Finally, you’re going to have to make sure that your gear is the absolute best it can be. You should have multiple sets (block, mitigation, avoidance, threat), and every piece should have epic gems and top of the line enchants. Even though the content is fairly easy (ok, trivial for cutting edge guilds – challenging for your average raid group), there will come a day where you’ll be happy that you hung onto that random stat trinket.
Things to remember
If you take nothing else away from this, remember that you are not a unique and beautiful snowflake. There are plenty of other tanks sitting on the fringes that would love to have your spot, and they’re probably just as good. The things that set you apart are attitude, attendance, and dedication. Your guild is depending on you to be there every night for them (raid nights, not 24x7 – nobody should expect that), and that you’re going to be the keystone that they can build successes on.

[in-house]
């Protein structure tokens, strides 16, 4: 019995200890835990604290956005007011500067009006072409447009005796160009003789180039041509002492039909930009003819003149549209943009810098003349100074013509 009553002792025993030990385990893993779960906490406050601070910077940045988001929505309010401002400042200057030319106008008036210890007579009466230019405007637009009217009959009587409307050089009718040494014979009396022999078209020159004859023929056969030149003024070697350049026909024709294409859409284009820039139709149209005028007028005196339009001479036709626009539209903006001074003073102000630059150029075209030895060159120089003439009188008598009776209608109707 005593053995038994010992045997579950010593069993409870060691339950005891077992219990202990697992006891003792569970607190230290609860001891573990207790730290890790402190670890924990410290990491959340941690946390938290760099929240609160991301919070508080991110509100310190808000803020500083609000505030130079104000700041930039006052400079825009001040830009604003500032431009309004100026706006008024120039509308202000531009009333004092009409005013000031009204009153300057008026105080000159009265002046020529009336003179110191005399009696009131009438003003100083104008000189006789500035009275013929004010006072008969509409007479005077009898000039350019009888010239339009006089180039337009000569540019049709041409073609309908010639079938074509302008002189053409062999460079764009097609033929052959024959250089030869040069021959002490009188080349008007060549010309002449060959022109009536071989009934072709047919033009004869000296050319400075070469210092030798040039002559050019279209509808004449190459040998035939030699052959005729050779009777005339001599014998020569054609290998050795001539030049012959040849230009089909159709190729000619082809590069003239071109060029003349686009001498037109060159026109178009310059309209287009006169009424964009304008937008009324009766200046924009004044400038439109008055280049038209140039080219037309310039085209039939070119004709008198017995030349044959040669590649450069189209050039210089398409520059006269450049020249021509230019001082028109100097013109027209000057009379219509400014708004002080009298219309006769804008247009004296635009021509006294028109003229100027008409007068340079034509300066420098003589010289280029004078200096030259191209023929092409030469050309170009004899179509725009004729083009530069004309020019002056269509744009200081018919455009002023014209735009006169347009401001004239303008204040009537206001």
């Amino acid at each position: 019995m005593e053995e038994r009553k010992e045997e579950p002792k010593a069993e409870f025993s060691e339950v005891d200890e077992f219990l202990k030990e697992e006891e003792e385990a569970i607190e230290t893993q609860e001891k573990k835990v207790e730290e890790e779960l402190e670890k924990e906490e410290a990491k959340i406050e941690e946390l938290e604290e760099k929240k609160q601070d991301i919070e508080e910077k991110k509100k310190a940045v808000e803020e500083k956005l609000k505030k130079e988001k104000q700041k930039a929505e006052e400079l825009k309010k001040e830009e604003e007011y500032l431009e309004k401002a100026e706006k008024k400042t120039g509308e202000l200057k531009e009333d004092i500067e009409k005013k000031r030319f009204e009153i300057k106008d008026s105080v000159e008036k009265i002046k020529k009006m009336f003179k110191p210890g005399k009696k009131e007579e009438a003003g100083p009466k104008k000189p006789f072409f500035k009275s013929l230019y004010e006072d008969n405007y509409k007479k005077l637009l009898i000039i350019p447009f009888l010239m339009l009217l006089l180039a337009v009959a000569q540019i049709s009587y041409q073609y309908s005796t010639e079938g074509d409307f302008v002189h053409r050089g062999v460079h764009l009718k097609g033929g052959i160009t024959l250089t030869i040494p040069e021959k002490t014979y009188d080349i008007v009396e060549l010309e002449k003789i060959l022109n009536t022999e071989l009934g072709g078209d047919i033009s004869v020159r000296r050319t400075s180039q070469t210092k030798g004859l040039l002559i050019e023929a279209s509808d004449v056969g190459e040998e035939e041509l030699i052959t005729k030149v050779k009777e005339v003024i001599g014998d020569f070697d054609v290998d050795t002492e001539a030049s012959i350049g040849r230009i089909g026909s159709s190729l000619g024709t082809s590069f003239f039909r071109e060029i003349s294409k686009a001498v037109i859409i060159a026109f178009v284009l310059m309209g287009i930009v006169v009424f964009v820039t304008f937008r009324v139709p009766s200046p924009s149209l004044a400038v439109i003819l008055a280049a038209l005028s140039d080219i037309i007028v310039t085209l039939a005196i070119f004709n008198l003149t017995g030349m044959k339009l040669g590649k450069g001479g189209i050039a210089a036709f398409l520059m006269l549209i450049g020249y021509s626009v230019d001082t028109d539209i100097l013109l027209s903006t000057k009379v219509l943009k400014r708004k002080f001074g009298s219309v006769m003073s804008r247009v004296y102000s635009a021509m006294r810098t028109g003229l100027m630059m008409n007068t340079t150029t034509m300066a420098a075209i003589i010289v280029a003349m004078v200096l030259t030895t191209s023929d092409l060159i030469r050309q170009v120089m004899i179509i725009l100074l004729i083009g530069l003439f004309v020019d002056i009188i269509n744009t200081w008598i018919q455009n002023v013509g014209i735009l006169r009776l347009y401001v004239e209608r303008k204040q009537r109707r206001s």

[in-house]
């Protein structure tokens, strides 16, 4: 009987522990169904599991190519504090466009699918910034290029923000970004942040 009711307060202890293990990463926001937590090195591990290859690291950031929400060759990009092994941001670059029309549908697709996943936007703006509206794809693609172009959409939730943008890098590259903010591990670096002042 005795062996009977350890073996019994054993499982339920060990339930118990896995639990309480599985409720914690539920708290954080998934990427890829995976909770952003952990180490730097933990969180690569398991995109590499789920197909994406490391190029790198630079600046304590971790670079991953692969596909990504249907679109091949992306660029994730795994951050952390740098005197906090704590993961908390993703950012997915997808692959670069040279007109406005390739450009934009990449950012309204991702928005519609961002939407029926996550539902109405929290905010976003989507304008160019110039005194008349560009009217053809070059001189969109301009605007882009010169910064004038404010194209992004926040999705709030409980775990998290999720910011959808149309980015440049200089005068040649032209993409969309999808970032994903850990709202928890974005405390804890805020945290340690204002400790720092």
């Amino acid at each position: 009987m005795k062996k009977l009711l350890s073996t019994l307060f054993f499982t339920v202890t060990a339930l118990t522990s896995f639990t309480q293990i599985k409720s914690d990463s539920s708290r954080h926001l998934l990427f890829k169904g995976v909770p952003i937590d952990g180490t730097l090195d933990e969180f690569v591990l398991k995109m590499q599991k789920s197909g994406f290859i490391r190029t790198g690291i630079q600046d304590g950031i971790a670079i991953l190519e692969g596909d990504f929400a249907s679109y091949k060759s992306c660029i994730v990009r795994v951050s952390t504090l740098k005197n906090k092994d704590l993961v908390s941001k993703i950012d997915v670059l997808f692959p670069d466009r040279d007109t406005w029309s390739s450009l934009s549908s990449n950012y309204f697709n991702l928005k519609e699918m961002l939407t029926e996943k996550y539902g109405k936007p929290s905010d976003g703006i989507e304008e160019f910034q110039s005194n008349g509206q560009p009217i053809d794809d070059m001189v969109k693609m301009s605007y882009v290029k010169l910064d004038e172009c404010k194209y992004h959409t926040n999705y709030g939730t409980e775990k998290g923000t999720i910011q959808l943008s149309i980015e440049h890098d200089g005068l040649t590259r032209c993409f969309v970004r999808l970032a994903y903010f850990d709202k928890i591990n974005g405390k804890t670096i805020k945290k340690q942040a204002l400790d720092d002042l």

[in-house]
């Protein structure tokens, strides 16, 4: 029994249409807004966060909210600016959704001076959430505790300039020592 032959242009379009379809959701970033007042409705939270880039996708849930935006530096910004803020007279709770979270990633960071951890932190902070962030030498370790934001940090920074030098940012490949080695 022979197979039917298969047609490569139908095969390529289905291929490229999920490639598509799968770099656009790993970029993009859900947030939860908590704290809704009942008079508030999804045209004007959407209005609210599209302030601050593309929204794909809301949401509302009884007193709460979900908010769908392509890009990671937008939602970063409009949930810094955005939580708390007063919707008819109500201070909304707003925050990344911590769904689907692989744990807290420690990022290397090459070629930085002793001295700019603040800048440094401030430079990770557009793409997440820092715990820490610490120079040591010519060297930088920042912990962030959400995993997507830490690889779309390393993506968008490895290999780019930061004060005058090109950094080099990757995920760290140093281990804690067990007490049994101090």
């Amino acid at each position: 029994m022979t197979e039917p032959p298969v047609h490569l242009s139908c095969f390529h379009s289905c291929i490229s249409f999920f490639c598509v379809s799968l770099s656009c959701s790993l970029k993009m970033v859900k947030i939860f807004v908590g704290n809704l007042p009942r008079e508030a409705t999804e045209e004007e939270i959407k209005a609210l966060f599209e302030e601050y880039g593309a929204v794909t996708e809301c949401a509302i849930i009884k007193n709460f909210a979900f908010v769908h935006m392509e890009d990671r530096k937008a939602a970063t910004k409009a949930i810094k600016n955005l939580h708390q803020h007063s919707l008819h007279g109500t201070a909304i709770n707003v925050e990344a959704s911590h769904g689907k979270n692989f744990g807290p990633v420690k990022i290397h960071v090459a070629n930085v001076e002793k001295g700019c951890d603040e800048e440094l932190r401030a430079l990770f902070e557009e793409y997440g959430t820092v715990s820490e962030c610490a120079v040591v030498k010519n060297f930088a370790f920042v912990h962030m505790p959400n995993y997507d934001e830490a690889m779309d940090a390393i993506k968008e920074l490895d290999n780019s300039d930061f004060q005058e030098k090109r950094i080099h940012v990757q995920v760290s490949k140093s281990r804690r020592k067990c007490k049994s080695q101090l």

Train your OTs, and don’t be afraid to swap roles with them (particularly if they are a different class). If you have to miss a night, the raid should be able to continue without you. This will also build a sense of cohesion amongst your tanks. You don’t want your OT stepping into your place without knowing the role (unless you’re trying to set them up for failure).
Read, read, read. The blogsphere is full of information just waiting to be found. It’s not at all uncommon for me to find a tip here or there on a spell or build that I’ve never thought of trying. Be adventurous, and don’t be afraid to think outside the proverbial box.
Being the MT of a guild/raid is a huge responsibility, and not a position to be taken lightly. Be prepared to give your best to your guild, and they’ll take care of you. At the end of the day, there’s 9/24 folks counting on you to be there, and that’s a big weight for the old shoulders. Remember that this position isn’t for everyone, and you shouldn’t feel bad if you’re not ready/willing to step up and fill it.